IDEAS home Printed from https://ideas.repec.org/a/bxr/bxrceb/y2004v47i1p119-138.html
   My bibliography  Save this article

Temporary migration and self-employment: evidence from Tunisia

Author

Listed:
  • Alice Mesnard

Abstract

Based on statistics from the Central bank of Tunisia and on a survey describing Tunisian workers who have returned from migration, this paper shows that temporary migration has potentially important consequences for sending countries like Tunisia. The effects operate through at least two channels. On one hand, transfers sent by migrants to their origin country represent a sizeable source of foreign currency and income. On the other, savings repatriated upon return under different types of goods allow poor workers to overcome credit constraints for investment into small projects.

Suggested Citation

  • Alice Mesnard, 2004. "Temporary migration and self-employment: evidence from Tunisia," Brussels Economic Review, ULB -- Universite Libre de Bruxelles, vol. 47(1), pages 119-138.
  • Handle: RePEc:bxr:bxrceb:y:2004:v:47:i:1:p:119-138
    as

    Download full text from publisher

    File URL: https://dipot.ulb.ac.be/dspace/bitstream/2013/11925/1/ber-0287.pdf
    Download Restriction: info:eu-repo/semantics/openAccess

    As the access to this document is restricted, you may want to search for a different version of it.

    Citations

    Citations are extracted by the CitEc Project, subscribe to its RSS feed for this item.
    as


    Cited by:

    1. I-Ling Shen & Frédéric Docquier & Hillel Rapoport, 2010. "Remittances and inequality: a dynamic migration model," The Journal of Economic Inequality, Springer;Society for the Study of Economic Inequality, vol. 8(2), pages 197-220, June.
    2. Jaan Masso & Raul Eamets & Pille Mõtsmees, 2013. "The Effect of Temporary Migration Experience on Occupational Mobility in Estonia," CESifo Working Paper Series 4322, CESifo Group Munich.
    3. Pinger, Pia R., 2007. "Come back or stay? - Spend here or there?: Temporary versus permanent migration and remittance patterns in the Republic of Moldova," Kiel Advanced Studies Working Papers 438, Kiel Institute for the World Economy (IfW).
    4. Jaan Masso & Raul Eamets & Pille Mõtsmees, 2013. "The Effect Of Migration Experience On Occupational Mobility In Estonia," University of Tartu - Faculty of Economics and Business Administration Working Paper Series 92, Faculty of Economics and Business Administration, University of Tartu (Estonia).
    5. Anda David & Mohamed Ali Marouani, 2017. "Migration patterns and labor market outcomes in Tunisia," Working Papers DT/2017/03, DIAL (Développement, Institutions et Mondialisation).
    6. Marion Mercier & Anda David & Ramón Mahia & Rafael De Arce, 2016. "Reintegration upon return: insights from Ecuadorian returnees from Spain," Working Papers DT/2016/04, DIAL (Développement, Institutions et Mondialisation).
    7. repec:bla:intmig:v:51:y:2017:i:1:p:127-154 is not listed on IDEAS
    8. Chauvet, Lisa & Mercier, Marion, 2014. "Do return migrants transfer political norms to their origin country? Evidence from Mali," Journal of Comparative Economics, Elsevier, vol. 42(3), pages 630-651.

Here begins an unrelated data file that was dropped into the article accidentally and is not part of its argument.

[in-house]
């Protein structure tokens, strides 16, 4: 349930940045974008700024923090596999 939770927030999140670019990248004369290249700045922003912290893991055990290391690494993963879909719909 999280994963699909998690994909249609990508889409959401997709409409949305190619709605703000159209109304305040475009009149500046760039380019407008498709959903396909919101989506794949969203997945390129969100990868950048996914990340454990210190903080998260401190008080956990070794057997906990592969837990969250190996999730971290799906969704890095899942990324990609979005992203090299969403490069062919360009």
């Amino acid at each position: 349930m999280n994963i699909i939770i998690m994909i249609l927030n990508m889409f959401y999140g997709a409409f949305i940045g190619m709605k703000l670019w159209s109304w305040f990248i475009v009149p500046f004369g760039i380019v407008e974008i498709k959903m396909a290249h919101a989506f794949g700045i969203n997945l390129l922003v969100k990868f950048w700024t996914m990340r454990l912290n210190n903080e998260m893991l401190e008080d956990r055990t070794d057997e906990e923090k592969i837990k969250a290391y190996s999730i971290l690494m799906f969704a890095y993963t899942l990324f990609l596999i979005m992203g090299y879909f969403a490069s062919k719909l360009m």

9. Anda M. David, 2017. "Back to Square One: Socioeconomic Integration of Deported Migrants," International Migration Review, Wiley Blackwell, vol. 51(1), pages 127-154, March.

    More about this item

    Keywords

    international migration; investment; credit constraints;

    JEL classification:

    • E22 - Macroeconomics and Monetary Economics - - Consumption, Saving, Production, Employment, and Investment - - - Investment; Capital; Intangible Capital; Capacity
    • F22 - International Economics - - International Factor Movements and International Business - - - International Migration
    • H81 - Public Economics - - Miscellaneous Issues - - - Governmental Loans; Loan Guarantees; Credits; Grants; Bailouts

    Statistics

    Access and download statistics

    Corrections

    All material on this site has been provided by the respective publishers and authors. You can help correct errors and omissions. When requesting a correction, please mention this item's handle: RePEc:bxr:bxrceb:y:2004:v:47:i:1:p:119-138. See general information about how to correct material in RePEc.

    For technical questions regarding this item, or to correct its authors, title, abstract, bibliographic or download information, contact: (Benoit Pauwels). General contact details of provider: http://edirc.repec.org/data/dulbebe.html .

    If you have authored this item and are not yet registered with RePEc, we encourage you to do it here. This allows to link your profile to this item. It also allows you to accept potential citations to this item that we are uncertain about.

    We have no references for this item. You can help adding them by using this form .

    If you know of missing items citing this one, you can help us creating those links by adding the relevant references in the same way as above, for each refering item. If you are a registered author of this item, you may also want to check the "citations" tab in your RePEc Author Service profile, as there may be some citations waiting for confirmation.

    Please note that corrections may take a couple of weeks to filter through the various RePEc services.

    IDEAS is a RePEc service hosted by the Research Division of the Federal Reserve Bank of St. Louis . RePEc uses bibliographic data supplied by the respective publishers.